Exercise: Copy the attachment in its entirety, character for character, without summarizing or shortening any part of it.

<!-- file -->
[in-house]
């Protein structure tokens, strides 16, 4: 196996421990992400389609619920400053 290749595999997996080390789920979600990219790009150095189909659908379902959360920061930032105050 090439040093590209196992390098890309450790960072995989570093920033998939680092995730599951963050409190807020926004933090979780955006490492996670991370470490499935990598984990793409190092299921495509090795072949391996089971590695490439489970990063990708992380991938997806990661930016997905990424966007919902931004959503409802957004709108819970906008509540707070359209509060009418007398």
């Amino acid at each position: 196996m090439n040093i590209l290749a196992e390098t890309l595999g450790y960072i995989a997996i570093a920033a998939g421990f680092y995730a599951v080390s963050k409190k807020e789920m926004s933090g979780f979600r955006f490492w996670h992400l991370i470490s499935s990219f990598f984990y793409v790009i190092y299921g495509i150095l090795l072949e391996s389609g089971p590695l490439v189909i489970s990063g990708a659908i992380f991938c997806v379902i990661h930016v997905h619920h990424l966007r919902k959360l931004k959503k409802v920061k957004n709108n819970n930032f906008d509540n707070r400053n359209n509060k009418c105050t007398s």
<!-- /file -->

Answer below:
[in-house]
């Protein structure tokens, strides 16, 4: 196996421990992400389609619920400053 290749595999997996080390789920979600990219790009150095189909659908379902959360920061930032105050 090439040093590209196992390098890309450790960072995989570093920033998939680092995730599951963050409190807020926004933090979780955006490492996670991370470490499935990598984990793409190092299921495509090795072949391996089971590695490439489970990063990708992380991938997806990661930016997905990424966007919902931004959503409802957004709108819970906008509540707070359209509060009418007398």
């Amino acid at each position: 196996m090439n040093i590209l290749a196992e390098t890309l595999g450790y960072i995989a997996i570093a920033a998939g421990f680092y995730a599951v080390s963050k409190k807020e789920m926004s933090g979780f979600r955006f490492w996670h992400l991370i470490s499935s990219f990598f984990y793409v790009i190092y299921g495509i150095l090795l072949e391996s389609g089971p590695l490439v189909i489970s990063g990708a659908i992380f991938c997806v379902i990661h930016v997905h619920h990424l966007r919902k959360l931004k959503k409802v920061k957004n709108n819970n930032f906008d509540n707070r400053n359209n509060k009418c105050t007398s």